In order to make sound investment decisions today, we are forced on making long term projections of portfolio returns. The methodology, assumptions, and original inputs for our approach to predicting long term portfolio returns are originally documented in our white paper titled, Projecting Long Term Portfolio Returns[1]. This paper updates the original with data as of December 31, 2017. Using the same methodology, the expected return for a balanced portfolio decreased by 0.81% to 6.45% at the end of 2017, or 4.36% after inflation.

I. Risk

Modern Portfolio Theory relies on volatility of prices as a proxy for risk and derives estimates of volatility from representative indexes. For the representative indexes, we updated the standard deviations and correlations using the last 10 years of index data. Overall, across the major asset classes – US, International, Emerging Markets, and Bonds, correlations slightly decreased.

II. Bond Returns

We assume that the current yield on the 10-year Treasury equals the return earned on Treasuries over the next 10 years. For non-Treasury securities, we also adjust for the credit risk using the current spread in yields between comparable duration treasuries and corporates. We updated the 10 year Nominal and TIPS Treasury yields as well as the indexes representative of corporates, and their corresponding correlations. The 10-year Nominal Treasury yield decreased from 2.45% to 2.40% during 2017. The 10-year TIPS yield decreased from 0.50% to 0.44%. The assumed credit spread in yield attributable to corporates remained the same at 0.5%. The Federal Reserve reports that its latest estimate of 10-year expected inflation is 2.00%.

III. Equity Returns

For the purposes of our projection, we consider the size and value factor premiums. Our resulting model for the expected return on equity is:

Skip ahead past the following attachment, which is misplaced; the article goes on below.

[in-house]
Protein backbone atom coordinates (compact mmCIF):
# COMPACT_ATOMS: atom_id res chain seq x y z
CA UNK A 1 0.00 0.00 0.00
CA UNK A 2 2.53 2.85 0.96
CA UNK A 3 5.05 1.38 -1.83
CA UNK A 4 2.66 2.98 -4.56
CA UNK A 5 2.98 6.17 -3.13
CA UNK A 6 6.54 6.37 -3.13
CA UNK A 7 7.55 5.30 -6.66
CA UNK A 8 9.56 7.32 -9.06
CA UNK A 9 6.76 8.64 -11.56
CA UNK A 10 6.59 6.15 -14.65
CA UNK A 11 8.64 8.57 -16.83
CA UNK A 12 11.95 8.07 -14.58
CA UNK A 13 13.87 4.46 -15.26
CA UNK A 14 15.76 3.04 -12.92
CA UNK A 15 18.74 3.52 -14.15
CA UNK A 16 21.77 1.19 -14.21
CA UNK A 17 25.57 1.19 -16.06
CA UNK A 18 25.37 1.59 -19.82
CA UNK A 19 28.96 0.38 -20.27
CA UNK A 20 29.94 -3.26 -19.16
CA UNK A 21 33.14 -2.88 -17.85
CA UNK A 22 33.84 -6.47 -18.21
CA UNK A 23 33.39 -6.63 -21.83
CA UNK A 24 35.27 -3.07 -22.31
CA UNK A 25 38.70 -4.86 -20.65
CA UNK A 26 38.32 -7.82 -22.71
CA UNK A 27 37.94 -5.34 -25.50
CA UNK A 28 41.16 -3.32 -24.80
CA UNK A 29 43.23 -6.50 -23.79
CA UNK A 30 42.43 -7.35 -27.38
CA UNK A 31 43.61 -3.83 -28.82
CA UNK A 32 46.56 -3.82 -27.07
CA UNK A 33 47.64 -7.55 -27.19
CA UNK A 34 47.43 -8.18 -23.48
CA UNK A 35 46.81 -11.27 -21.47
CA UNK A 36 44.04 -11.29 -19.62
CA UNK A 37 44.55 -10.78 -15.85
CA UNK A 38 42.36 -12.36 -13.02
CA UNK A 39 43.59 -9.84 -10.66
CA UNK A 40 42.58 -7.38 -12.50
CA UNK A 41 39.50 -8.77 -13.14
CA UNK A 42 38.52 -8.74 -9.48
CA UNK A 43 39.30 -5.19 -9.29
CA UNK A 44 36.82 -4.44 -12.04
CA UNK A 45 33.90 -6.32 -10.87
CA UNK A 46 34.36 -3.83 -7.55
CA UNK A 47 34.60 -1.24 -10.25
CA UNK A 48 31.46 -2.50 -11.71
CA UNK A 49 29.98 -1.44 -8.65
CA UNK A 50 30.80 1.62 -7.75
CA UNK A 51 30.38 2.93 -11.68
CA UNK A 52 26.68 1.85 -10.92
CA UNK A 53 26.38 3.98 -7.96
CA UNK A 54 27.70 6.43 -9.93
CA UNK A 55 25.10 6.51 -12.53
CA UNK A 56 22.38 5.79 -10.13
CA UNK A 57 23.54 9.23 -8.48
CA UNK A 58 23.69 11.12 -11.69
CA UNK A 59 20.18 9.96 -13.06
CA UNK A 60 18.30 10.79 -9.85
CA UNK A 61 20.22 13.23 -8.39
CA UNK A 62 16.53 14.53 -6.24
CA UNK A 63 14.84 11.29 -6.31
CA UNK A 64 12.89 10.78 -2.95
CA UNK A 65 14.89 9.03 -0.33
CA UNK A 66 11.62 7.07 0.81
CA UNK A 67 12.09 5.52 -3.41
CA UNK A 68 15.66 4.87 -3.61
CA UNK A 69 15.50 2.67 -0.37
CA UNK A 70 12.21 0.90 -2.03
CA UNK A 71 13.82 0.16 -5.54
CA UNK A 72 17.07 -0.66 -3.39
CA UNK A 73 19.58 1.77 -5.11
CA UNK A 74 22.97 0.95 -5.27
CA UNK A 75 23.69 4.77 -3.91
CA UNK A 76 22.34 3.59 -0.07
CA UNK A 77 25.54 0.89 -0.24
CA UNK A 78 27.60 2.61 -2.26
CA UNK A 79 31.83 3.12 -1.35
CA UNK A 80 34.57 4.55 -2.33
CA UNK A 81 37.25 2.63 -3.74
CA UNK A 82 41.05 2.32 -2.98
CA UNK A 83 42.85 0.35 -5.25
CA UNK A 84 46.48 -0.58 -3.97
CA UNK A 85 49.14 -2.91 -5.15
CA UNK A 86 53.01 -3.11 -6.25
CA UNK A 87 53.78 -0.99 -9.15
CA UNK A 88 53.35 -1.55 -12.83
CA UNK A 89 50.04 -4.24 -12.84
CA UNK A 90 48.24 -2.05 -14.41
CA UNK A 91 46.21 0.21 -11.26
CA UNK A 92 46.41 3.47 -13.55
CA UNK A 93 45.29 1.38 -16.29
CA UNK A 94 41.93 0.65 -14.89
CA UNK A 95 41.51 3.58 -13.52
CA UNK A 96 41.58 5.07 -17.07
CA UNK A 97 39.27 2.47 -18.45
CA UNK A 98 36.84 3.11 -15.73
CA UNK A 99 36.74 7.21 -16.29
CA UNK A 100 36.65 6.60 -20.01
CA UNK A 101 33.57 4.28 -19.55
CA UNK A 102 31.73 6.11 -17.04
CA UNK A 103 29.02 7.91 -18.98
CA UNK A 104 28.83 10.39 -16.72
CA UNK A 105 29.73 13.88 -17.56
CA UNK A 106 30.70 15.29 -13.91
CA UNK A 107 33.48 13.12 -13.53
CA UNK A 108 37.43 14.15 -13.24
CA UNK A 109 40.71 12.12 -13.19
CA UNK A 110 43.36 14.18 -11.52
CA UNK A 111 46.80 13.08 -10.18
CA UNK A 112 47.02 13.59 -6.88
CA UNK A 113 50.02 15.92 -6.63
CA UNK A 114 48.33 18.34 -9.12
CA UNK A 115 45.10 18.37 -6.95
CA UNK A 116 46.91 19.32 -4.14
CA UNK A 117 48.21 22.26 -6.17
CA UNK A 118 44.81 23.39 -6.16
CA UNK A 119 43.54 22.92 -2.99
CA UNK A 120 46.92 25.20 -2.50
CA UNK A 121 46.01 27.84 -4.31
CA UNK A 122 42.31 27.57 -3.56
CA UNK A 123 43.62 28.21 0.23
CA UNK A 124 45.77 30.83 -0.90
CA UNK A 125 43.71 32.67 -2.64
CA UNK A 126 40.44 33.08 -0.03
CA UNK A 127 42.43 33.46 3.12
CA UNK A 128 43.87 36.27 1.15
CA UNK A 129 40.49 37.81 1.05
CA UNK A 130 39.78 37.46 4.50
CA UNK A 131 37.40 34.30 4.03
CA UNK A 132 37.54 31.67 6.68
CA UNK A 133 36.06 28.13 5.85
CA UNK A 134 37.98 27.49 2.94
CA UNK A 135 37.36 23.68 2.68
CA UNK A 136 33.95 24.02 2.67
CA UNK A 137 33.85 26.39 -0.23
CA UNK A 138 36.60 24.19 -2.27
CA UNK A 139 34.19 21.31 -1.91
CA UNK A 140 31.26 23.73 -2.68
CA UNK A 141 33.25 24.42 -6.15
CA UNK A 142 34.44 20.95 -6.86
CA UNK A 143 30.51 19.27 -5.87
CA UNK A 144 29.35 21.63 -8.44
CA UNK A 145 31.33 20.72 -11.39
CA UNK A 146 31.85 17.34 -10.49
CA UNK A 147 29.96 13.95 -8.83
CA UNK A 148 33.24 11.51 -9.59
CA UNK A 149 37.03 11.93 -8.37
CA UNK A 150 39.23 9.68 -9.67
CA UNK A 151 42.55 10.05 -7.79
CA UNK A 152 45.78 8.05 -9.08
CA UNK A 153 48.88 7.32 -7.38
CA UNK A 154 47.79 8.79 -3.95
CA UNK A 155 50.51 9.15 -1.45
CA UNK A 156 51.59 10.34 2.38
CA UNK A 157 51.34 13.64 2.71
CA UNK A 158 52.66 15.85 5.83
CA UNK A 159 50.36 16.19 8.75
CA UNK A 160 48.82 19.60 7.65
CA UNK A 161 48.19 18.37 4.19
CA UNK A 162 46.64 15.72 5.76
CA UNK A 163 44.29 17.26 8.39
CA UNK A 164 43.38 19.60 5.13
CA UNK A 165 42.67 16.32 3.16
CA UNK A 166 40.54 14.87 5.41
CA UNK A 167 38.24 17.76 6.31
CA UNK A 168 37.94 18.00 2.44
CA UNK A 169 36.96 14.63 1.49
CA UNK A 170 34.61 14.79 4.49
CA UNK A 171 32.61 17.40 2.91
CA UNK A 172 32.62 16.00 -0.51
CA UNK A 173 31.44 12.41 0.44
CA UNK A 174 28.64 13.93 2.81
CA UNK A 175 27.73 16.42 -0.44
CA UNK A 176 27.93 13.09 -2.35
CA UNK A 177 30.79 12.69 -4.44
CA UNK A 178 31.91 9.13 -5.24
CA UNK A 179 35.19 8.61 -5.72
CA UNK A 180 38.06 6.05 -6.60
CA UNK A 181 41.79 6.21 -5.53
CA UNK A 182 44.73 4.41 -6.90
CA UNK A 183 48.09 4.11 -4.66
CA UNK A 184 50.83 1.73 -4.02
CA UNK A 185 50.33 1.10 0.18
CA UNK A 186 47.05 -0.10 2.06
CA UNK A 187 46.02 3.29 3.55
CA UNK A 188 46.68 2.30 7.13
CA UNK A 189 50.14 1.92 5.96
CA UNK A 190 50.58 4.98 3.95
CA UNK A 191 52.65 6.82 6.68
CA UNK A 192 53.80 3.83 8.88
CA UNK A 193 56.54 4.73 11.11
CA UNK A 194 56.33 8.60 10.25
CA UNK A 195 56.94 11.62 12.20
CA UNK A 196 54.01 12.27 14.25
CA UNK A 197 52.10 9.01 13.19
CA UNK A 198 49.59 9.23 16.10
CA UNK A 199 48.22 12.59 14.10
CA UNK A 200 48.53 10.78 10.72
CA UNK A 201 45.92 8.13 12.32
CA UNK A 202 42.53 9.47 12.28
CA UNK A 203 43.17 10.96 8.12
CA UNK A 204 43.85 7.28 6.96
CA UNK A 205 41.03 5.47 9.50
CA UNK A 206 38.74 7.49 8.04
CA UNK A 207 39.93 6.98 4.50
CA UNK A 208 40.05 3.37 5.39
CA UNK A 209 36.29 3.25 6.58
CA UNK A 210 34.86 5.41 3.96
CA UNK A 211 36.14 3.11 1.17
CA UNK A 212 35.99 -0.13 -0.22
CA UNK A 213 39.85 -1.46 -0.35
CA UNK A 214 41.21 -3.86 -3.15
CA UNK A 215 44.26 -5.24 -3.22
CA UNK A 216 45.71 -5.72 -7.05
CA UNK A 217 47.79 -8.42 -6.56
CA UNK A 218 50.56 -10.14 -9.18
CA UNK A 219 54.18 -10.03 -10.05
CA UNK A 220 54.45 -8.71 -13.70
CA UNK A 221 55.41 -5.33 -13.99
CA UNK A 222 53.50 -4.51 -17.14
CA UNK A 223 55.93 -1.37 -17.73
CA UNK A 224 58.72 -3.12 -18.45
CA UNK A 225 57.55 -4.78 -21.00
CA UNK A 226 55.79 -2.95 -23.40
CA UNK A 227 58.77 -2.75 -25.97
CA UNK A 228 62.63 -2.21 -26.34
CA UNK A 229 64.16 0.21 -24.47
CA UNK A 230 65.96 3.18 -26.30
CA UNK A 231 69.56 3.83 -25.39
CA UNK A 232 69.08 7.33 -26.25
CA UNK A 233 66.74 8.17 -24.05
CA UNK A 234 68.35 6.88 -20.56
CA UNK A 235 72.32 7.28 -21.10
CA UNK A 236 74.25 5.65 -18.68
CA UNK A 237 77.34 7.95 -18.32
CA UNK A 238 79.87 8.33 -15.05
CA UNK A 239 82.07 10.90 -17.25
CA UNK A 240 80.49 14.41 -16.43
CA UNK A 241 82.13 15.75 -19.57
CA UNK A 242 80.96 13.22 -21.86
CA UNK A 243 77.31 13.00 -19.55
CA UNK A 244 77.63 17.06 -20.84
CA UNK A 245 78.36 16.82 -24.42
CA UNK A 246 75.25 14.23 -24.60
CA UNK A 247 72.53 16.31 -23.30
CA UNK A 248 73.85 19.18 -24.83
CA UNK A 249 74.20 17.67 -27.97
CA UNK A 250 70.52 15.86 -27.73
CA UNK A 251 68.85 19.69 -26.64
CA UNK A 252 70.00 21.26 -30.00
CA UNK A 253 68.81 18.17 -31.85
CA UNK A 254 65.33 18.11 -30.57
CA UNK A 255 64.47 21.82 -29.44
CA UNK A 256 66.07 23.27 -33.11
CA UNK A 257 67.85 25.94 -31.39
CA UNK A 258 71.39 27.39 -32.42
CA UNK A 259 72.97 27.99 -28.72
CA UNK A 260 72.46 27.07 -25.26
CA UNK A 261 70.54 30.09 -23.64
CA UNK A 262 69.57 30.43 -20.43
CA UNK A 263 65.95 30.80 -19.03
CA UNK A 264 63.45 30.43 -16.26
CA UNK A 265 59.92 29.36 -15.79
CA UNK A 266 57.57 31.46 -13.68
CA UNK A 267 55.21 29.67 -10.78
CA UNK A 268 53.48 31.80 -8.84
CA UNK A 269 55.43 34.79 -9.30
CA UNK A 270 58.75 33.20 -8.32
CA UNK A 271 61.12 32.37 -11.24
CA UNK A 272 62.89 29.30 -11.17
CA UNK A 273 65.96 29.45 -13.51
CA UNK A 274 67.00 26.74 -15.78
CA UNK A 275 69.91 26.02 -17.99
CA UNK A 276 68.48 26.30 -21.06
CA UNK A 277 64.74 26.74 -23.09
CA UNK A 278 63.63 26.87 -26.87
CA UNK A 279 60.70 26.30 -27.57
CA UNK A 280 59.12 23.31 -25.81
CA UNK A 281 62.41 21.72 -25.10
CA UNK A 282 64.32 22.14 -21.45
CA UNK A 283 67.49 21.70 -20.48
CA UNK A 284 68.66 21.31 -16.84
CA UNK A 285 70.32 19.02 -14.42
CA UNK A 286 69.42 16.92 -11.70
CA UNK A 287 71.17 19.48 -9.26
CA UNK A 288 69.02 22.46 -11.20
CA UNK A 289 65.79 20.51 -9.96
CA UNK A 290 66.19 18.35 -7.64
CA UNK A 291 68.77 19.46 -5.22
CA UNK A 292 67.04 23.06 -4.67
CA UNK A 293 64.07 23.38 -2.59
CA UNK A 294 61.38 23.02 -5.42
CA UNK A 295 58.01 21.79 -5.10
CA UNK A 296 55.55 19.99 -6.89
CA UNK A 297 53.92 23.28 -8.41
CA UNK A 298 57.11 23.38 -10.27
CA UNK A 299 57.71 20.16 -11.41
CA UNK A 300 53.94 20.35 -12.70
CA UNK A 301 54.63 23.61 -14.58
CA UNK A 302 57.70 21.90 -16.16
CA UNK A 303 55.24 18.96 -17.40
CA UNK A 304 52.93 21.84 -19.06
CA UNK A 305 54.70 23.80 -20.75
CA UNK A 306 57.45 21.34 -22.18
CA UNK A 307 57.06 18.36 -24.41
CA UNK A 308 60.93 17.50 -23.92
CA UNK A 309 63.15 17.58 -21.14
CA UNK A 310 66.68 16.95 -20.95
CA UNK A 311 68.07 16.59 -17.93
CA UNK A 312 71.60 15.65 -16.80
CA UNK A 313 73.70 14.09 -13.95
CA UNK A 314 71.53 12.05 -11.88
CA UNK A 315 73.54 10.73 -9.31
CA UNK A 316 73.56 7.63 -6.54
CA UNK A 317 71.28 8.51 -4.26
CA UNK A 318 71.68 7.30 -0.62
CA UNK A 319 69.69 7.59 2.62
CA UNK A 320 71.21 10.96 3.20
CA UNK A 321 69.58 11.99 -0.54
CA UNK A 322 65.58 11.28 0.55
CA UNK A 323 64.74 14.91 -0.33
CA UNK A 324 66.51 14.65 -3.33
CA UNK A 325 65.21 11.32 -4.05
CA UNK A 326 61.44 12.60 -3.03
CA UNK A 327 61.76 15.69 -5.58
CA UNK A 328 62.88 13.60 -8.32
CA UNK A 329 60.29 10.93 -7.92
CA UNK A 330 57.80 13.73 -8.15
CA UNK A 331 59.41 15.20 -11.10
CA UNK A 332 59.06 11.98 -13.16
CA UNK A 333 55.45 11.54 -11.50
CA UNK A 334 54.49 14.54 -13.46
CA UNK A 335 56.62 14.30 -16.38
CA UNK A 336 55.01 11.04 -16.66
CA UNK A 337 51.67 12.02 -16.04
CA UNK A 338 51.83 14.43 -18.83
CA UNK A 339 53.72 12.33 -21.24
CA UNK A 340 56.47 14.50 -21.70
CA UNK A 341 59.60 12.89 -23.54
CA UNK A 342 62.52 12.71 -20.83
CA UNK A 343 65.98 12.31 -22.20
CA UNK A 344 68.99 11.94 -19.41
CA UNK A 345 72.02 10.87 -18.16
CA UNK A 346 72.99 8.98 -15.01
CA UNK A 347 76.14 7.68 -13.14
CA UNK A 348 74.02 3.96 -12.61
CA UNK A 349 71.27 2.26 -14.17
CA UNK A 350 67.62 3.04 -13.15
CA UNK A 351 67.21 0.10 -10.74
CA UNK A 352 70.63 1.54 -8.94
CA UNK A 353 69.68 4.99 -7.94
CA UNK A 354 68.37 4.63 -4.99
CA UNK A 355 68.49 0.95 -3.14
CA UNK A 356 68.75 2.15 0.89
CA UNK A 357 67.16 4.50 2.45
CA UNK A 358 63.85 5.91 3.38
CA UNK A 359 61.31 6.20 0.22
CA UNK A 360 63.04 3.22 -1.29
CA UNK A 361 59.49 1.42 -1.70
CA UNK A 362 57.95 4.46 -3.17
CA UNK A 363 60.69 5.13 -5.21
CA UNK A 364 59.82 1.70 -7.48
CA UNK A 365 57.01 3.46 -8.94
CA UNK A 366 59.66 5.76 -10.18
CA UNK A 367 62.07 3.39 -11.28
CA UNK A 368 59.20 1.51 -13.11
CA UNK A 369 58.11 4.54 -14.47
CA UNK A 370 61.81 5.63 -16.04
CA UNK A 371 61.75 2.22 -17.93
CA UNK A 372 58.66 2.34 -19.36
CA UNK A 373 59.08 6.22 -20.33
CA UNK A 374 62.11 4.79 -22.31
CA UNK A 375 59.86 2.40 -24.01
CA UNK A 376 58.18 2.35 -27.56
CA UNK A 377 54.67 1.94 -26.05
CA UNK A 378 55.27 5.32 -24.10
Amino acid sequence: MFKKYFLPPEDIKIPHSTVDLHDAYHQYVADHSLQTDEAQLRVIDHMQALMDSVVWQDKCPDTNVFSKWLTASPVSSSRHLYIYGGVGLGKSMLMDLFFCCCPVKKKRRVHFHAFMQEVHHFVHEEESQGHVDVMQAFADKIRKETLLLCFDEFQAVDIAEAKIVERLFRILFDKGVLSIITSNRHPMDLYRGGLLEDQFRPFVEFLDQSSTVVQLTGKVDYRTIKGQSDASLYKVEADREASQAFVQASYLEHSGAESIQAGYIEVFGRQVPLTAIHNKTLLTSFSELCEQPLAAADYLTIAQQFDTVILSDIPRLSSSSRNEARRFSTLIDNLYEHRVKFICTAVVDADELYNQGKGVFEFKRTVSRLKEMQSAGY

E[Equity Return] = Risk Free Rate + Market Factor + Factor Premium

A. Risk Free Rate

We assume that the Risk Free Rate should be the yield on US Treasury security with a maturity equal to the investor’s time horizon, but not greater than 10 years. The 10-year Treasury yield is the assumed risk free rate and was updated from 2.45% to 2.40%.

B. Market Factor

The combination of Beta and the Equity Risk Premium is often referred to as the “Market Factor”. We continue to assume beta is 1.0 for all classes other than utility stocks where we use Damodaran’s estimated beta of 0.7[2]. For equity risk premiums, we use Damadoran’s implied equity risk premium approach. Using updated Damadoran equity risk premiums and credit ratings for US, Emerging Markets, and EAFE, expected returns dropped. The US premium decreased from 5.69% to 5.08%. The international premium dropped from 6.31% to 5.59%. The emerging markets premium decreased from 7.66% to 6.74%. The country risk premium went from 1.23% to 1.12%.

C. Factor Premiums

Our model considers the size and value factor premiums. We use long term historical averages as the best predictors of the future. As such, we updated the historical annualized return and standard deviation for our representative portfolios in US, international developed, and emerging markets. The current price-to-book and weighted market cap figures were updated for the representative portfolios and indexes. Factor premiums across US, international developed, and emerging markets all generally decreased.

IV. Return Comparison

For a diversified portfolio of 64% equities and 36% fixed income we project as of December 31, 2017, a 10-year annualized portfolio return of 6.45%, compared to a return of 7.26% as of December 31, 2016. The decrease in return within in each asset class contributes to an overall decrease in return accompanied by a reduced projected volatility for US and emerging markets, and increased projected volatility internationally.

[2]Damodaran, Aswath. Damodaran Online, January 5, 2018,